Volatile organic compound concentrations, Canada, 1999 to 2013
Year Annual average concentration (parts per billion carbon)
1999 120.5
2000 122.2
2001 99.0
2002 91.6
2003 101.6
2004 85.9
2005 87.0
2006 83.2
2007 73.1
2008 75.9
2009 73.8
2010 62.8
2011 66.6
2012 61.7
2013 59.3

Download data file (Excel/CSV; 780 B)

How this indicator was calculated

Note: The national annual average volatile organic compound concentration indicator is based on the annual average of the daily concentrations recorded at 34 monitoring stations across Canada.
Source: Environment and Climate Change Canada (2016) National Air Pollution Surveillance Program.

Regional ambient levels of volatile organic compounds

In 2013, annual average concentrations of VOCs in the air vary from 36.8 ppbC in southern Quebec to 116.6 ppbC in the Prairies and northern Ontario region. Concentrations of VOCs in 2013 were lower than in 2012 in Atlantic Canada, southern Quebec and southern Ontario and higher in the other two regions.

Decreasing trends were observed for all regions in Canada, except for Atlantic Canada where no trend was detected. From 1999 to 2013, decreasing trends of 4.1 ppbC, 3.8 ppbC, 5.4 ppbC and 4.6 ppbC per year were detected for southern Quebec, southern Ontario, the Prairies and northern Ontario region and British Columbia (Metro Vancouver), respectively.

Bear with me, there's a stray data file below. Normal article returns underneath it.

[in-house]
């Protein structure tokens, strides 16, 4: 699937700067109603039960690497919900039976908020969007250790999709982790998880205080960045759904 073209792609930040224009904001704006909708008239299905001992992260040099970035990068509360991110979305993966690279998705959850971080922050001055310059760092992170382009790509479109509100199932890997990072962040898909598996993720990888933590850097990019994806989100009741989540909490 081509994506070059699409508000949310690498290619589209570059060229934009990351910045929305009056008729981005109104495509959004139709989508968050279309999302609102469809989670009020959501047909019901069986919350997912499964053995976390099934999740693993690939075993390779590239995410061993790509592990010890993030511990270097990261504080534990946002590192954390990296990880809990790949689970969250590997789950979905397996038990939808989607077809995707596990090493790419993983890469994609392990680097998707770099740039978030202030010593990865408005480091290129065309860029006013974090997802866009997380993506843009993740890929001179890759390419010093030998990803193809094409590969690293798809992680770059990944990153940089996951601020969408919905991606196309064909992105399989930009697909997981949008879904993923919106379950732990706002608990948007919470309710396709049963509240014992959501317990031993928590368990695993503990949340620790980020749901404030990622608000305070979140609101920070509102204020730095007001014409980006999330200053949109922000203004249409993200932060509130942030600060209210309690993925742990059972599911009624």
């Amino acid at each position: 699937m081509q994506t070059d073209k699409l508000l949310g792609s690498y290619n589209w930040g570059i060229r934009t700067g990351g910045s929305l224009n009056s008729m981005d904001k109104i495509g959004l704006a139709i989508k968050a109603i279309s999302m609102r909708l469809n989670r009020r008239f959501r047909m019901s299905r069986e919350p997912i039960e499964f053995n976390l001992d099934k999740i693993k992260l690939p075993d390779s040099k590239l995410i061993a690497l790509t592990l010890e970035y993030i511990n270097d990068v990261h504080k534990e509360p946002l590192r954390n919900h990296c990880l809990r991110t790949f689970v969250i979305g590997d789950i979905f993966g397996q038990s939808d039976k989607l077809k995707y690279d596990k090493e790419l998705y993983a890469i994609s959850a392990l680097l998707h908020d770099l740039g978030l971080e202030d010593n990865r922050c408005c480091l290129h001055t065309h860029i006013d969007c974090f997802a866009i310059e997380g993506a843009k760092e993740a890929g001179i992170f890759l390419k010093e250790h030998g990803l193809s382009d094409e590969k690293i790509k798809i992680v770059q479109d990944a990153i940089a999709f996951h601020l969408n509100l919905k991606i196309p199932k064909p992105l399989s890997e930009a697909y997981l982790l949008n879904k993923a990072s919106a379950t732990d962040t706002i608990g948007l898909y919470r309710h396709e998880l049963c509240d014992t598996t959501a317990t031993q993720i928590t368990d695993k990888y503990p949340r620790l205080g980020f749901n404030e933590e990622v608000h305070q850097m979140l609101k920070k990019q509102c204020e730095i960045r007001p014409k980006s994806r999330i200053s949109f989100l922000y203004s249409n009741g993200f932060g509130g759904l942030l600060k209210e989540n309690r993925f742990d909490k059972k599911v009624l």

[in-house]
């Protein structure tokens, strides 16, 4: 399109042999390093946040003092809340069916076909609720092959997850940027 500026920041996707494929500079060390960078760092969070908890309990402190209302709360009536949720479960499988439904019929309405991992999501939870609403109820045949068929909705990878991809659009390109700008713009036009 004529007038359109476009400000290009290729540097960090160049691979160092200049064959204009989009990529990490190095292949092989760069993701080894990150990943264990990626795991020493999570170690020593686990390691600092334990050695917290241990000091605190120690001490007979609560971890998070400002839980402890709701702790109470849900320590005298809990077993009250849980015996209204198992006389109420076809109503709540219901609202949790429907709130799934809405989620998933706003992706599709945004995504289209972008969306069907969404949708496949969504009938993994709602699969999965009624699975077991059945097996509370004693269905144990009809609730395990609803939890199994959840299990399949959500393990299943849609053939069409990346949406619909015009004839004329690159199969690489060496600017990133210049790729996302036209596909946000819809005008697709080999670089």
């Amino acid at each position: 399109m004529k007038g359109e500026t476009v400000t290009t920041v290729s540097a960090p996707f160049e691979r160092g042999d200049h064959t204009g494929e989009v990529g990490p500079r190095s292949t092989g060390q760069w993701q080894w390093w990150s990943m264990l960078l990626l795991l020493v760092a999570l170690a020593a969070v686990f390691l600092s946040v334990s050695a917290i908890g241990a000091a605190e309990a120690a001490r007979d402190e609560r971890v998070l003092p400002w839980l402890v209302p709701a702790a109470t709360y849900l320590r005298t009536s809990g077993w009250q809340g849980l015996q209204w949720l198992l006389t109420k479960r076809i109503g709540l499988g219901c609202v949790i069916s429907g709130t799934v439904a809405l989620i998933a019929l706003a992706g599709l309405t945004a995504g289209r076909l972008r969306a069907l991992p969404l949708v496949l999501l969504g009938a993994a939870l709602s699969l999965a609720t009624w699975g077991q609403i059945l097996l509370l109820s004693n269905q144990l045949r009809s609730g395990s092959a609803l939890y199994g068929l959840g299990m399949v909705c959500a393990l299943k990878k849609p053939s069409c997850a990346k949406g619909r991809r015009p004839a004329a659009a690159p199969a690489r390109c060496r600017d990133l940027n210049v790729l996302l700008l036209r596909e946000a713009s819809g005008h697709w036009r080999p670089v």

Regional volatile organic compound concentrations, Canada, 1999 to 2013

Line chart of the annual Regional average concentrations of volatile organic compounds - Long description below
Long description

The line chart shows the annual average concentrations of volatile organic compounds from 1999 to 2013 for five regions of Canada: Atlantic Canada, southern Quebec, southern Ontario, Prairies and northern Ontario, and British Columbia. Decreasing trends were observed for all regions, except for Atlantic Canada where no trend was detected.

Data for this chart
Regional volatile organic compound concentrations, Canada, 1999 to 2013